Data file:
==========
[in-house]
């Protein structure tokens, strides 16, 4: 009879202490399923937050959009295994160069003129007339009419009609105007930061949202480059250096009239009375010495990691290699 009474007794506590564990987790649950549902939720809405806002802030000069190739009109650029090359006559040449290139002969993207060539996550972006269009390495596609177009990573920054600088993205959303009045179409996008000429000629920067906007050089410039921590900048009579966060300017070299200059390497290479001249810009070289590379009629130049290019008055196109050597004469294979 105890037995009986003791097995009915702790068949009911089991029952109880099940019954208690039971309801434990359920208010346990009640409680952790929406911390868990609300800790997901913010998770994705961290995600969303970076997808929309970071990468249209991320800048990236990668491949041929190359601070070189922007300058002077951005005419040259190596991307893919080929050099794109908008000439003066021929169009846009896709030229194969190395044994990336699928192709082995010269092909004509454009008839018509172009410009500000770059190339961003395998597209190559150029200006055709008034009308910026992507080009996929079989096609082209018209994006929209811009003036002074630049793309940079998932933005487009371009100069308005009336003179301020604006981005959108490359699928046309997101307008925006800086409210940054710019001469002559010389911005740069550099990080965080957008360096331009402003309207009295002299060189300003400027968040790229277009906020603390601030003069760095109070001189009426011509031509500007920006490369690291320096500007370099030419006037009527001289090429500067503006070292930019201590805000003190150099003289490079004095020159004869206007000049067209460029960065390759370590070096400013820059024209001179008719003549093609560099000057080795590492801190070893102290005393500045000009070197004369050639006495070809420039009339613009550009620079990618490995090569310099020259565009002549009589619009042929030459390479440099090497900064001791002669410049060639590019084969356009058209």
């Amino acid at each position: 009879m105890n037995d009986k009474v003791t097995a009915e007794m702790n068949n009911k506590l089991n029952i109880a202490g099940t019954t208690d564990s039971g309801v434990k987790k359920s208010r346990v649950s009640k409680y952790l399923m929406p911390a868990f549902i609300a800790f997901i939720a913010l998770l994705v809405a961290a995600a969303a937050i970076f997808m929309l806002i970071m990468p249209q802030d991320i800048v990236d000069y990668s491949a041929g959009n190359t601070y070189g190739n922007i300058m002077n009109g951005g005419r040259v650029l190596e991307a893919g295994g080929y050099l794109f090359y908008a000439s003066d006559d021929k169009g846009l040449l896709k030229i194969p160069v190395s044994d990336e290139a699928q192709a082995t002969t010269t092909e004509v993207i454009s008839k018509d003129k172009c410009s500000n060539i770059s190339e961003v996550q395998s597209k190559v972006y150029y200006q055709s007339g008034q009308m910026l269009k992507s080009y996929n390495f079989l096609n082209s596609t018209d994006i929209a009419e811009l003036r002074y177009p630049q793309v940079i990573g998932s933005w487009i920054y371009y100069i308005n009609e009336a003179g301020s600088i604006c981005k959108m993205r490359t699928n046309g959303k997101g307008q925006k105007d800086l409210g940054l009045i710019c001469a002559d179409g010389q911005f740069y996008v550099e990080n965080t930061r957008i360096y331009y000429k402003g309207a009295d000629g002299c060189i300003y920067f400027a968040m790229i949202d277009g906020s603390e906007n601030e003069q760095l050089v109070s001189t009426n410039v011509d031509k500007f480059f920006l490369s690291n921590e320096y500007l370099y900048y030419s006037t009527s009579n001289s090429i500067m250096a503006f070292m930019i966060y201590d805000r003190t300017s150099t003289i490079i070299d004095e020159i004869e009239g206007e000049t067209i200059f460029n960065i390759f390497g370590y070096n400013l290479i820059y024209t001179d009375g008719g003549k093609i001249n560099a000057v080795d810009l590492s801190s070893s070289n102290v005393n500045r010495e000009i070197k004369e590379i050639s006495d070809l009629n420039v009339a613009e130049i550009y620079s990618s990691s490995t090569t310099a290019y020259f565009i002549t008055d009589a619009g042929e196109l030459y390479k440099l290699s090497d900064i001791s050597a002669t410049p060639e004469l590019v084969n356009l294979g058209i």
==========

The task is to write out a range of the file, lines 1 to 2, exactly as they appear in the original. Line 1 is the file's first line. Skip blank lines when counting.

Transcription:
[in-house]
């Protein structure tokens, strides 16, 4: 009879202490399923937050959009295994160069003129007339009419009609105007930061949202480059250096009239009375010495990691290699 009474007794506590564990987790649950549902939720809405806002802030000069190739009109650029090359006559040449290139002969993207060539996550972006269009390495596609177009990573920054600088993205959303009045179409996008000429000629920067906007050089410039921590900048009579966060300017070299200059390497290479001249810009070289590379009629130049290019008055196109050597004469294979 105890037995009986003791097995009915702790068949009911089991029952109880099940019954208690039971309801434990359920208010346990009640409680952790929406911390868990609300800790997901913010998770994705961290995600969303970076997808929309970071990468249209991320800048990236990668491949041929190359601070070189922007300058002077951005005419040259190596991307893919080929050099794109908008000439003066021929169009846009896709030229194969190395044994990336699928192709082995010269092909004509454009008839018509172009410009500000770059190339961003395998597209190559150029200006055709008034009308910026992507080009996929079989096609082209018209994006929209811009003036002074630049793309940079998932933005487009371009100069308005009336003179301020604006981005959108490359699928046309997101307008925006800086409210940054710019001469002559010389911005740069550099990080965080957008360096331009402003309207009295002299060189300003400027968040790229277009906020603390601030003069760095109070001189009426011509031509500007920006490369690291320096500007370099030419006037009527001289090429500067503006070292930019201590805000003190150099003289490079004095020159004869206007000049067209460029960065390759370590070096400013820059024209001179008719003549093609560099000057080795590492801190070893102290005393500045000009070197004369050639006495070809420039009339613009550009620079990618490995090569310099020259565009002549009589619009042929030459390479440099090497900064001791002669410049060639590019084969356009058209």